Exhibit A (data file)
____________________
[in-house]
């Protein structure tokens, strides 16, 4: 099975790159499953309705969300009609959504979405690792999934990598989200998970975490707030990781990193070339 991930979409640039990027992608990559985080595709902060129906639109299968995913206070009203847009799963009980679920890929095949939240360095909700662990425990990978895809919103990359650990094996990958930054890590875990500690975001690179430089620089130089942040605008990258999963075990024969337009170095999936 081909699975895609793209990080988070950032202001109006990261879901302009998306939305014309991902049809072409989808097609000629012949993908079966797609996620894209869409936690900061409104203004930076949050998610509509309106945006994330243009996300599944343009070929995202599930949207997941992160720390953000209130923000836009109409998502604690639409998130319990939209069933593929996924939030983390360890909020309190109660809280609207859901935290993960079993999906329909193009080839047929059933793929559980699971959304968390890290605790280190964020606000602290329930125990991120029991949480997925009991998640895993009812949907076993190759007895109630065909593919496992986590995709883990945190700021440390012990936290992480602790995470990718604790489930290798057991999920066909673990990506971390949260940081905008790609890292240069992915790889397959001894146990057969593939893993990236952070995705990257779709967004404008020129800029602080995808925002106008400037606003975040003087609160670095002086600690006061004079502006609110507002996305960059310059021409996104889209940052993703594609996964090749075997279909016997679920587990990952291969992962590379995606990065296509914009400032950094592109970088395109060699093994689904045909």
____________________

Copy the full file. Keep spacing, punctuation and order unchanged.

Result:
[in-house]
């Protein structure tokens, strides 16, 4: 099975790159499953309705969300009609959504979405690792999934990598989200998970975490707030990781990193070339 991930979409640039990027992608990559985080595709902060129906639109299968995913206070009203847009799963009980679920890929095949939240360095909700662990425990990978895809919103990359650990094996990958930054890590875990500690975001690179430089620089130089942040605008990258999963075990024969337009170095999936 081909699975895609793209990080988070950032202001109006990261879901302009998306939305014309991902049809072409989808097609000629012949993908079966797609996620894209869409936690900061409104203004930076949050998610509509309106945006994330243009996300599944343009070929995202599930949207997941992160720390953000209130923000836009109409998502604690639409998130319990939209069933593929996924939030983390360890909020309190109660809280609207859901935290993960079993999906329909193009080839047929059933793929559980699971959304968390890290605790280190964020606000602290329930125990991120029991949480997925009991998640895993009812949907076993190759007895109630065909593919496992986590995709883990945190700021440390012990936290992480602790995470990718604790489930290798057991999920066909673990990506971390949260940081905008790609890292240069992915790889397959001894146990057969593939893993990236952070995705990257779709967004404008020129800029602080995808925002106008400037606003975040003087609160670095002086600690006061004079502006609110507002996305960059310059021409996104889209940052993703594609996964090749075997279909016997679920587990990952291969992962590379995606990065296509914009400032950094592109970088395109060699093994689904045909």